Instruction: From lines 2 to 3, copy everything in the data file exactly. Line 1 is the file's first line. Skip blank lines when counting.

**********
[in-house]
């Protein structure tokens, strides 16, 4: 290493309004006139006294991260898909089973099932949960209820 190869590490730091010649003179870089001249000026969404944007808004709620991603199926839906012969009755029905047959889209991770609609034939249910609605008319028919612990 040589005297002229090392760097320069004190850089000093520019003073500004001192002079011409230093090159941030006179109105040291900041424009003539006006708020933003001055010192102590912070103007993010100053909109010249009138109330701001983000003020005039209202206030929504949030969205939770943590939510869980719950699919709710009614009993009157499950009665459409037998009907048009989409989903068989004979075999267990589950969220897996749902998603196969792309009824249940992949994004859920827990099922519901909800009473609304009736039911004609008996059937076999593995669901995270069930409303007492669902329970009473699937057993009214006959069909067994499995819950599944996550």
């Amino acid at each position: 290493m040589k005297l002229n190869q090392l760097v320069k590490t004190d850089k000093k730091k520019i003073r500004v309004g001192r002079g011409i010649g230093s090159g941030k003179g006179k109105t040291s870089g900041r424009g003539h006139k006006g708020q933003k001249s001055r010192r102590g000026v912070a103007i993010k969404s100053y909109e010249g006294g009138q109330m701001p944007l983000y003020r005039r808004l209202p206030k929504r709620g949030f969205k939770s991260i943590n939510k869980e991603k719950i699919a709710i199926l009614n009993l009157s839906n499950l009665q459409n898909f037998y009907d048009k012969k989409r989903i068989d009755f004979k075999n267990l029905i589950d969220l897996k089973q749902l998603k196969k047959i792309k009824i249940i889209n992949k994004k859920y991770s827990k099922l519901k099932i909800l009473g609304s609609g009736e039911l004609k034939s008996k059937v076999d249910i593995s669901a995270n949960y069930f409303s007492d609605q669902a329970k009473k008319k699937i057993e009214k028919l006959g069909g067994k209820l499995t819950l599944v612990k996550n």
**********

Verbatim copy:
């Protein structure tokens, strides 16, 4: 290493309004006139006294991260898909089973099932949960209820 190869590490730091010649003179870089001249000026969404944007808004709620991603199926839906012969009755029905047959889209991770609609034939249910609605008319028919612990 040589005297002229090392760097320069004190850089000093520019003073500004001192002079011409230093090159941030006179109105040291900041424009003539006006708020933003001055010192102590912070103007993010100053909109010249009138109330701001983000003020005039209202206030929504949030969205939770943590939510869980719950699919709710009614009993009157499950009665459409037998009907048009989409989903068989004979075999267990589950969220897996749902998603196969792309009824249940992949994004859920827990099922519901909800009473609304009736039911004609008996059937076999593995669901995270069930409303007492669902329970009473699937057993009214006959069909067994499995819950599944996550």
């Amino acid at each position: 290493m040589k005297l002229n190869q090392l760097v320069k590490t004190d850089k000093k730091k520019i003073r500004v309004g001192r002079g011409i010649g230093s090159g941030k003179g006179k109105t040291s870089g900041r424009g003539h006139k006006g708020q933003k001249s001055r010192r102590g000026v912070a103007i993010k969404s100053y909109e010249g006294g009138q109330m701001p944007l983000y003020r005039r808004l209202p206030k929504r709620g949030f969205k939770s991260i943590n939510k869980e991603k719950i699919a709710i199926l009614n009993l009157s839906n499950l009665q459409n898909f037998y009907d048009k012969k989409r989903i068989d009755f004979k075999n267990l029905i589950d969220l897996k089973q749902l998603k196969k047959i792309k009824i249940i889209n992949k994004k859920y991770s827990k099922l519901k099932i909800l009473g609304s609609g009736e039911l004609k034939s008996k059937v076999d249910i593995s669901a995270n949960y069930f409303s007492d609605q669902a329970k009473k008319k699937i057993e009214k028919l006959g069909g067994k209820l499995t819950l599944v612990k996550n």